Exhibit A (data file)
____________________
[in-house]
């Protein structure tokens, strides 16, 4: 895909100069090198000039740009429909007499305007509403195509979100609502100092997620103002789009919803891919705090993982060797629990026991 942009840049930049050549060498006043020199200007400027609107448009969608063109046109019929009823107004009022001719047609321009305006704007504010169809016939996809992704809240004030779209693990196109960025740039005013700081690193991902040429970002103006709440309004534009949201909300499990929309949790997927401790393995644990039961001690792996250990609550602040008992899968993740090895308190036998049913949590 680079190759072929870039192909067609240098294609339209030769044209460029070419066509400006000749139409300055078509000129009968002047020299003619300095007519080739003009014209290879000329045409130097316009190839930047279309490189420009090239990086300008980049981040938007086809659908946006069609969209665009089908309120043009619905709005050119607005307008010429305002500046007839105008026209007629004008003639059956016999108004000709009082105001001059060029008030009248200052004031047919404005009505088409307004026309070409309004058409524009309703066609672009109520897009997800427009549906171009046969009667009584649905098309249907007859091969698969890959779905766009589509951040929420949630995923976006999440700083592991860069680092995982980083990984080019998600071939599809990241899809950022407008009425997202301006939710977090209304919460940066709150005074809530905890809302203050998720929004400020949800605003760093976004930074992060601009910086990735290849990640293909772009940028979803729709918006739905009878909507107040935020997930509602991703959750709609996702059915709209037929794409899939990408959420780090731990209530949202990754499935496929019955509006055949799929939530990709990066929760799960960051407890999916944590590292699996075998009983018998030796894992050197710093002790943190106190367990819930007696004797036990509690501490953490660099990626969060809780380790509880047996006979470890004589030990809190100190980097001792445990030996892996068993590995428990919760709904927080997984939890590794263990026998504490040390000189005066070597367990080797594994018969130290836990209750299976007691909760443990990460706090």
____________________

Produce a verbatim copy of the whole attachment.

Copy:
[in-house]
């Protein structure tokens, strides 16, 4: 895909100069090198000039740009429909007499305007509403195509979100609502100092997620103002789009919803891919705090993982060797629990026991 942009840049930049050549060498006043020199200007400027609107448009969608063109046109019929009823107004009022001719047609321009305006704007504010169809016939996809992704809240004030779209693990196109960025740039005013700081690193991902040429970002103006709440309004534009949201909300499990929309949790997927401790393995644990039961001690792996250990609550602040008992899968993740090895308190036998049913949590 680079190759072929870039192909067609240098294609339209030769044209460029070419066509400006000749139409300055078509000129009968002047020299003619300095007519080739003009014209290879000329045409130097316009190839930047279309490189420009090239990086300008980049981040938007086809659908946006069609969209665009089908309120043009619905709005050119607005307008010429305002500046007839105008026209007629004008003639059956016999108004000709009082105001001059060029008030009248200052004031047919404005009505088409307004026309070409309004058409524009309703066609672009109520897009997800427009549906171009046969009667009584649905098309249907007859091969698969890959779905766009589509951040929420949630995923976006999440700083592991860069680092995982980083990984080019998600071939599809990241899809950022407008009425997202301006939710977090209304919460940066709150005074809530905890809302203050998720929004400020949800605003760093976004930074992060601009910086990735290849990640293909772009940028979803729709918006739905009878909507107040935020997930509602991703959750709609996702059915709209037929794409899939990408959420780090731990209530949202990754499935496929019955509006055949799929939530990709990066929760799960960051407890999916944590590292699996075998009983018998030796894992050197710093002790943190106190367990819930007696004797036990509690501490953490660099990626969060809780380790509880047996006979470890004589030990809190100190980097001792445990030996892996068993590995428990919760709904927080997984939890590794263990026998504490040390000189005066070597367990080797594994018969130290836990209750299976007691909760443990990460706090």